Several challenges face this route, including the narrow width of James Street North and the 100-metre (300-foot) climb up the Niagara Escarpment to reach the college and airport. Upper James Street, although a four-lane thoroughfare, is also one of the most congested streets in Hamilton.
By funding a north-south rapid transit project, Ontario is likely trying to appease critics in suburban Hamilton—especially on The Mountain, the area above the escarpment—who complained that the LRT project did nothing to benefit them.
The BRT line also solves one of the main problems with the James Street LRT spur--which was lack of information. Since this was a seemingly last-minute Provincial addition to City plans, few people understood what Metrolinx had in mind for the James Street spur. The news release for today's announcement event concedes that the Province and City have abandoned the spur scheme "based on analysis and feedback received through public consultations in the fall."
The Province has not indicated a time-line for the BRT project.
The RFQ is a major milestone for the Hamilton LRT and helps move the project closer to reality. It outlines the scope of work required for the Hamilton LRT B-Line, which includes:
- building 11 kilometres of new dedicated rapid transit between McMaster University and Queenston Road
- installing 14 stops along Main and King Streets, with connections to the Hamilton bus network and close to the Hamilton GO Centre station;
- building an operations, maintenance and storage facility for the light rail vehicles;
- procuring a fleet of light rail vehicles; and
- operating the system.
The future James Street LRT stop at Gore Park in downtown Hamilton, image, City of Hamilton and Metrolin
The RFQ is similar to what the province has issued for the Finch West and Hurontario LRT projects. It uses the same alternate financing process (or AFP) that Metrolinx followed to choose the consortium that's working on Toronto's Crosstown LRT. The RFQ pre-qualifies project teams with the appropriate design and construction experience. Metrolinx and Infrastructure Ontario will then invite teams that qualify to respond to a request for proposals this summer.
According to Infrastructure Ontario, the "AFP model is an innovative way of financing and procuring large public infrastructure projects". AFP uses private-sector resources and expertise, and transfers project risks to those private-sector teams, which are accountable for delivering the project on time and on budget. Similar to the Hurontario RFQ, Metrolinx is also inviting project teams to procure the LRT cars for the line, again underscoring the agency's lack of confidence in Bombardier—which it already has a contract with—to deliver the vehicles within the project's timeline.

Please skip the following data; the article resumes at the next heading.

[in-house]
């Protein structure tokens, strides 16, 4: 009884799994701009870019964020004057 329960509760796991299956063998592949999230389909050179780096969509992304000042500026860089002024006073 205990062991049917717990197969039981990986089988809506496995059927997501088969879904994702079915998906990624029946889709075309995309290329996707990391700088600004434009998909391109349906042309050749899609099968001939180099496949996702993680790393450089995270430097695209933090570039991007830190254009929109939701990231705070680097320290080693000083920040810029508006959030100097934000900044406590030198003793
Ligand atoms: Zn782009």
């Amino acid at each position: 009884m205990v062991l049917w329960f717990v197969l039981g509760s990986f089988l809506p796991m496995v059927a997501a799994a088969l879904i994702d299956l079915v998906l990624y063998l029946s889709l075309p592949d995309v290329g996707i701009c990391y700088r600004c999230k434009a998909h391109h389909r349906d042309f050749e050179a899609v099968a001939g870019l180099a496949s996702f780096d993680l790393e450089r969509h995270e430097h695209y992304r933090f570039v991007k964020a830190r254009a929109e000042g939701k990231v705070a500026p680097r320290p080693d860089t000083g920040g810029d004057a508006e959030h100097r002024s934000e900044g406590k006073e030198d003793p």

Metrolinx has scheduled major construction of the LRT for 2019 to 2024. The construction consortium will be in place and some early work could begin as early as mid-2018.
The City of Hamilton often refers to the east-west LRT as the B-Line, because it would replace an express bus route with the same name. (As an historical note, the B-Line was originally the Beeline, because it went directly between its terminals with few stops – and, at the time, HSR buses bore yellow-and-black colour schemes.)
The City later added a north-south express bus route, naturally dubbing it the A-Line. The bus-rapid transit proposal would replace or enhance this service.
Under the City's ten-year local transit strategy, it would add three more lines – the "L", "S" and "T" lines -- creating the BLAST rapid transit network.
If you'd like to get involved in the discussion of this project, check out the Forum thread or a leave a comment in the field below.